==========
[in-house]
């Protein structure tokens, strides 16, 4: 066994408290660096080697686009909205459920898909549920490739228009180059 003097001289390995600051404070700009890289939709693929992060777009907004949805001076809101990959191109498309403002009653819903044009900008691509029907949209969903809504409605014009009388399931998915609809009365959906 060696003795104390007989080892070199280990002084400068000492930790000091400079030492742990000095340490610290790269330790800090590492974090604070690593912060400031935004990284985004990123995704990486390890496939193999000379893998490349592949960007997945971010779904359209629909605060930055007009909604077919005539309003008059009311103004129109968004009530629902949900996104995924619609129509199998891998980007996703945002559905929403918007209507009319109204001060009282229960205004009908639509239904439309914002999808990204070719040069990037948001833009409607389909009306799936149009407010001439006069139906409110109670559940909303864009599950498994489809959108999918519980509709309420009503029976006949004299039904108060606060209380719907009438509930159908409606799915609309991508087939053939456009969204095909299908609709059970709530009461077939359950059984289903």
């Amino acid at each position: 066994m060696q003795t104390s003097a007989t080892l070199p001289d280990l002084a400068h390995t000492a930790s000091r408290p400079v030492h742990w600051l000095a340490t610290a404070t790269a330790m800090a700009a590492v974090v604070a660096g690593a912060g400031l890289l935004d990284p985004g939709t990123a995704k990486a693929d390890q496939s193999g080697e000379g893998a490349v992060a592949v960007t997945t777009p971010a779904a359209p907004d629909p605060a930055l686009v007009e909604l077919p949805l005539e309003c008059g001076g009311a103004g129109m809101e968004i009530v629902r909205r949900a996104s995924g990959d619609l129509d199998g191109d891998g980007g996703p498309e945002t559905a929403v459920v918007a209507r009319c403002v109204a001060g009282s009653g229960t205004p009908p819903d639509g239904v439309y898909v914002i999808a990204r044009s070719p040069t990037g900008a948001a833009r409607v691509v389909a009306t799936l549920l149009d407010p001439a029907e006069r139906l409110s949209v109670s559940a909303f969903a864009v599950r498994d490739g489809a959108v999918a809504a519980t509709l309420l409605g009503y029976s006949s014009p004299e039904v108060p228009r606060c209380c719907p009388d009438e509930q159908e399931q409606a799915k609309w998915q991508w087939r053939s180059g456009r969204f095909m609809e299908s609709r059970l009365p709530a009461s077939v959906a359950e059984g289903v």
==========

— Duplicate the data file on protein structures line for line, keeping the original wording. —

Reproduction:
[in-house]
């Protein structure tokens, strides 16, 4: 066994408290660096080697686009909205459920898909549920490739228009180059 003097001289390995600051404070700009890289939709693929992060777009907004949805001076809101990959191109498309403002009653819903044009900008691509029907949209969903809504409605014009009388399931998915609809009365959906 060696003795104390007989080892070199280990002084400068000492930790000091400079030492742990000095340490610290790269330790800090590492974090604070690593912060400031935004990284985004990123995704990486390890496939193999000379893998490349592949960007997945971010779904359209629909605060930055007009909604077919005539309003008059009311103004129109968004009530629902949900996104995924619609129509199998891998980007996703945002559905929403918007209507009319109204001060009282229960205004009908639509239904439309914002999808990204070719040069990037948001833009409607389909009306799936149009407010001439006069139906409110109670559940909303864009599950498994489809959108999918519980509709309420009503029976006949004299039904108060606060209380719907009438509930159908409606799915609309991508087939053939456009969204095909299908609709059970709530009461077939359950059984289903």
């Amino acid at each position: 066994m060696q003795t104390s003097a007989t080892l070199p001289d280990l002084a400068h390995t000492a930790s000091r408290p400079v030492h742990w600051l000095a340490t610290a404070t790269a330790m800090a700009a590492v974090v604070a660096g690593a912060g400031l890289l935004d990284p985004g939709t990123a995704k990486a693929d390890q496939s193999g080697e000379g893998a490349v992060a592949v960007t997945t777009p971010a779904a359209p907004d629909p605060a930055l686009v007009e909604l077919p949805l005539e309003c008059g001076g009311a103004g129109m809101e968004i009530v629902r909205r949900a996104s995924g990959d619609l129509d199998g191109d891998g980007g996703p498309e945002t559905a929403v459920v918007a209507r009319c403002v109204a001060g009282s009653g229960t205004p009908p819903d639509g239904v439309y898909v914002i999808a990204r044009s070719p040069t990037g900008a948001a833009r409607v691509v389909a009306t799936l549920l149009d407010p001439a029907e006069r139906l409110s949209v109670s559940a909303f969903a864009v599950r498994d490739g489809a959108v999918a809504a519980t509709l309420l409605g009503y029976s006949s014009p004299e039904v108060p228009r606060c209380c719907p009388d009438e509930q159908e399931q409606a799915k609309w998915q991508w087939r053939s180059g456009r969204f095909m609809e299908s609709r059970l009365p709530a009461s077939v959906a359950e059984g289903v």